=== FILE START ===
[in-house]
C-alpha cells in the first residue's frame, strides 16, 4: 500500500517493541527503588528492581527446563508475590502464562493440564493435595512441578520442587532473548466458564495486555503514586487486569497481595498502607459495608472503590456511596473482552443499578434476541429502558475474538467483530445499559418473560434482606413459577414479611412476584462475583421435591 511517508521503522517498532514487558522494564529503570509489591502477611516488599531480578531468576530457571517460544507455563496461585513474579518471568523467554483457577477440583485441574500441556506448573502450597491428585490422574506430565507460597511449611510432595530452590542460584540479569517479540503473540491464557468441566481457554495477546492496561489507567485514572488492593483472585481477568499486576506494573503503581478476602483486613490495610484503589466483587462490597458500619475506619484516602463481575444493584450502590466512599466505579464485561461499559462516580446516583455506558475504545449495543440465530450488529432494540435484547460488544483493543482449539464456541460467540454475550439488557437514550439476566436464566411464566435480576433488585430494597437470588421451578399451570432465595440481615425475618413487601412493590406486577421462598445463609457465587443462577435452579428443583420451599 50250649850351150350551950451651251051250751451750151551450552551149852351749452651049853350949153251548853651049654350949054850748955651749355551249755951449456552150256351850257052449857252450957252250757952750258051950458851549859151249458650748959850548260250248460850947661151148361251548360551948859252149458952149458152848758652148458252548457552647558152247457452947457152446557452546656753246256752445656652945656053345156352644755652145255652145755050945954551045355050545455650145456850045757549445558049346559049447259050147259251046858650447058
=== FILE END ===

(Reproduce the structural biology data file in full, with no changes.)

[in-house]
C-alpha cells in the first residue's frame, strides 16, 4: 500500500517493541527503588528492581527446563508475590502464562493440564493435595512441578520442587532473548466458564495486555503514586487486569497481595498502607459495608472503590456511596473482552443499578434476541429502558475474538467483530445499559418473560434482606413459577414479611412476584462475583421435591 511517508521503522517498532514487558522494564529503570509489591502477611516488599531480578531468576530457571517460544507455563496461585513474579518471568523467554483457577477440583485441574500441556506448573502450597491428585490422574506430565507460597511449611510432595530452590542460584540479569517479540503473540491464557468441566481457554495477546492496561489507567485514572488492593483472585481477568499486576506494573503503581478476602483486613490495610484503589466483587462490597458500619475506619484516602463481575444493584450502590466512599466505579464485561461499559462516580446516583455506558475504545449495543440465530450488529432494540435484547460488544483493543482449539464456541460467540454475550439488557437514550439476566436464566411464566435480576433488585430494597437470588421451578399451570432465595440481615425475618413487601412493590406486577421462598445463609457465587443462577435452579428443583420451599 50250649850351150350551950451651251051250751451750151551450552551149852351749452651049853350949153251548853651049654350949054850748955651749355551249755951449456552150256351850257052449857252450957252250757952750258051950458851549859151249458650748959850548260250248460850947661151148361251548360551948859252149458952149458152848758652148458252548457552647558152247457452947457152446557452546656753246256752445656652945656053345156352644755652145255652145755050945954551045355050545455650145456850045757549445558049346559049447259050147259251046858650447058